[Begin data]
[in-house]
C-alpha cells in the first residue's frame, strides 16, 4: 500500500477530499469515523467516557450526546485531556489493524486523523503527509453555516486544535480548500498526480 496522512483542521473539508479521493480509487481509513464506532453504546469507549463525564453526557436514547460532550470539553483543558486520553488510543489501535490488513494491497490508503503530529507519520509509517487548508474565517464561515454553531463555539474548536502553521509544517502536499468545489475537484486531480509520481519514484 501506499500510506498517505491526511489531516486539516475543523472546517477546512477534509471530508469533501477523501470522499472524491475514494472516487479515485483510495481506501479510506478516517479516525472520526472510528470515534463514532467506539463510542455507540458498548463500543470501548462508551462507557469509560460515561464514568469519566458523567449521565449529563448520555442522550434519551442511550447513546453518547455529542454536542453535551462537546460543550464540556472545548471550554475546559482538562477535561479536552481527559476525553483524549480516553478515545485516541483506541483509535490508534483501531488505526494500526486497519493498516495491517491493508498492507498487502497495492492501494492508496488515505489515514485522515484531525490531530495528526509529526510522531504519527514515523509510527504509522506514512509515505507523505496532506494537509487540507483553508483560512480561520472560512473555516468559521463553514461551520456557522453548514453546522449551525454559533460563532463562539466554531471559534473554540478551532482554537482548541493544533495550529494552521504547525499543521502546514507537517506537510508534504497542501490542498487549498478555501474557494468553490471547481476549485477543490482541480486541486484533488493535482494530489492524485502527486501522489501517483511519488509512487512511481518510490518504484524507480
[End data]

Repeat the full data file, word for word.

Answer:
[in-house]
C-alpha cells in the first residue's frame, strides 16, 4: 500500500477530499469515523467516557450526546485531556489493524486523523503527509453555516486544535480548500498526480 496522512483542521473539508479521493480509487481509513464506532453504546469507549463525564453526557436514547460532550470539553483543558486520553488510543489501535490488513494491497490508503503530529507519520509509517487548508474565517464561515454553531463555539474548536502553521509544517502536499468545489475537484486531480509520481519514484 501506499500510506498517505491526511489531516486539516475543523472546517477546512477534509471530508469533501477523501470522499472524491475514494472516487479515485483510495481506501479510506478516517479516525472520526472510528470515534463514532467506539463510542455507540458498548463500543470501548462508551462507557469509560460515561464514568469519566458523567449521565449529563448520555442522550434519551442511550447513546453518547455529542454536542453535551462537546460543550464540556472545548471550554475546559482538562477535561479536552481527559476525553483524549480516553478515545485516541483506541483509535490508534483501531488505526494500526486497519493498516495491517491493508498492507498487502497495492492501494492508496488515505489515514485522515484531525490531530495528526509529526510522531504519527514515523509510527504509522506514512509515505507523505496532506494537509487540507483553508483560512480561520472560512473555516468559521463553514461551520456557522453548514453546522449551525454559533460563532463562539466554531471559534473554540478551532482554537482548541493544533495550529494552521504547525499543521502546514507537517506537510508534504497542501490542498487549498478555501474557494468553490471547481476549485477543490482541480486541486484533488493535482494530489492524485502527486501522489501517483511519488509512487512511481518510490518504484524507480